The CAME Center on left; couple in CAME diningroom on right
by Linda Knox
In February of this year, Ernesto and Maria* arrived at the CAME (Centro de Atencion al Migrante Exodos) migrant shelter in Agua Prieta, Sonora. Fleeing extortion and threats of violence from the organized crime groups in southern Mexico’s State of Guerrero, they hoped to present their asylum claim at the U.S. Port of Entry and to live with family members in Indiana while they awaited their asylum hearing.
In the past year, local volunteers, members of Presbyterian Peace Fellowship (PPF), and CPT reservists accompanied over 1000 asylum seekers in Agua Prieta from the shelter to the tent by the port of entry. People who made it to the tent waited from three days to three weeks for their turn to make their claim with U.S. Customs officials. Since unaccompanied migrants were in danger of kidnapping or extortion by the local cartel, CPT, PPF, and local accompaniers walked with these families back and forth from the tent to the Migrant Resource Center three times a day for showers, bathroom breaks, food, and relaxation.
Then Covid-19 arrived; CPT and PPF closed their operations, and on 21 March, the U.S. government used the health crisis as an excuse to stop accepting people with asylum claims.
Maria and Ernesto had made it to the tent just a few days earlier, and when the U.S. closed the border, they were the very next family in line to make their claim. The other two families waiting there have gone back to the CAME shelter, but Maria and Ernesto are still living in the tent. Now they have been there for more than two months [Note: this article was written in May 2020]. Local volunteers still accompany them to the Migrant Resource Center. Besides the usual break time, they are helping clean in and outside of the building and to take care of the garden started by volunteers. They have harvested vegetables the CAME uses for salads.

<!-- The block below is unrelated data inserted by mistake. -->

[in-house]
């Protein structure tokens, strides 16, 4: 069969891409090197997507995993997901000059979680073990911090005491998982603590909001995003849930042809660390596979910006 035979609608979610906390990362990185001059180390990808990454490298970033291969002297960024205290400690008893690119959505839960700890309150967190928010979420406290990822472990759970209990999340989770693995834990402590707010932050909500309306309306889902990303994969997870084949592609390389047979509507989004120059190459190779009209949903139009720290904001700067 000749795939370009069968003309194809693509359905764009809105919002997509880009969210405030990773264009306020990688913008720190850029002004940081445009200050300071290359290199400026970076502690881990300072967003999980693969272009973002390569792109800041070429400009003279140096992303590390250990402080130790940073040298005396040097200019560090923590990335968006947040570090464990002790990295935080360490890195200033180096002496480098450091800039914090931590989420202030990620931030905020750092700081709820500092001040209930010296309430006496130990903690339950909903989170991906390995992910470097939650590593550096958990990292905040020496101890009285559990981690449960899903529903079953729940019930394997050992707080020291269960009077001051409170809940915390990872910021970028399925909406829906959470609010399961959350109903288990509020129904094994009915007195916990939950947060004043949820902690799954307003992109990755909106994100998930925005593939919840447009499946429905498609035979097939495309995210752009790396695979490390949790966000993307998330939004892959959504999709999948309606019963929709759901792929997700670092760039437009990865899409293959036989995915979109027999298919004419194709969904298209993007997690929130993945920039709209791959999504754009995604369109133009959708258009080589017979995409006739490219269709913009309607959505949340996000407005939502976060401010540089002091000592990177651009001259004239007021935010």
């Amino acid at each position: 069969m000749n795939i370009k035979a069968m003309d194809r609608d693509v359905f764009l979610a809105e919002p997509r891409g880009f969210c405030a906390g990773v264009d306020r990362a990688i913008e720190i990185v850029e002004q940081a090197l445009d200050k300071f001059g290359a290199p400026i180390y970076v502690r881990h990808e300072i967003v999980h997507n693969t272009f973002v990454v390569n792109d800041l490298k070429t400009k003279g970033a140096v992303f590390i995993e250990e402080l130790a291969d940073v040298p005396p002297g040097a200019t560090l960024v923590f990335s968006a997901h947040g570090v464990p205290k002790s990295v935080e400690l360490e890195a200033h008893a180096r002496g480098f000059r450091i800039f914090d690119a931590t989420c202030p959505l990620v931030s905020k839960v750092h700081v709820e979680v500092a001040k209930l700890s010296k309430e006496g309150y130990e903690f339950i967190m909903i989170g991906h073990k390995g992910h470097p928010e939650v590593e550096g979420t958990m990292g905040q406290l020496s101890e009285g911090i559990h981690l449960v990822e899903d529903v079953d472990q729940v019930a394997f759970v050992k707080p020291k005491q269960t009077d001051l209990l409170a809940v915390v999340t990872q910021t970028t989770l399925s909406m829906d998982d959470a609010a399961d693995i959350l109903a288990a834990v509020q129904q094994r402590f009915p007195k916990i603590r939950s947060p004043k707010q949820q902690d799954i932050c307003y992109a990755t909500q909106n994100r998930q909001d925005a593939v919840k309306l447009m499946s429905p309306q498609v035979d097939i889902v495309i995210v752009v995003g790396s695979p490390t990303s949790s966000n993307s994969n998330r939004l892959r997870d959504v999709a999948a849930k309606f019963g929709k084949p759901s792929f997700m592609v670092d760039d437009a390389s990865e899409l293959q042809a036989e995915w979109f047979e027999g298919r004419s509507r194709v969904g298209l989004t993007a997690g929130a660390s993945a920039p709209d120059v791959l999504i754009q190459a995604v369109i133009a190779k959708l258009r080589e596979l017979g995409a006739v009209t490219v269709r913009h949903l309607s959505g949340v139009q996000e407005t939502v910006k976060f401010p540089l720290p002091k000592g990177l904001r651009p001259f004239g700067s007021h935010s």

Now they are not sure if they will continue living in the tent through the hot summer months. The U.S. has extended its border restrictions until late June, and there is no guarantee it will lift those restrictions at that time or any time in the near future. People all across the U.S./Mexican border are living in uncertain and dangerous conditions. Ernesto and Maria’s situation is definitely uncertain, but, thanks to the many people, including CPT, who are accompanying migrants in Agua Prieta, their situation is not quite so dangerous.
*Names have been changed.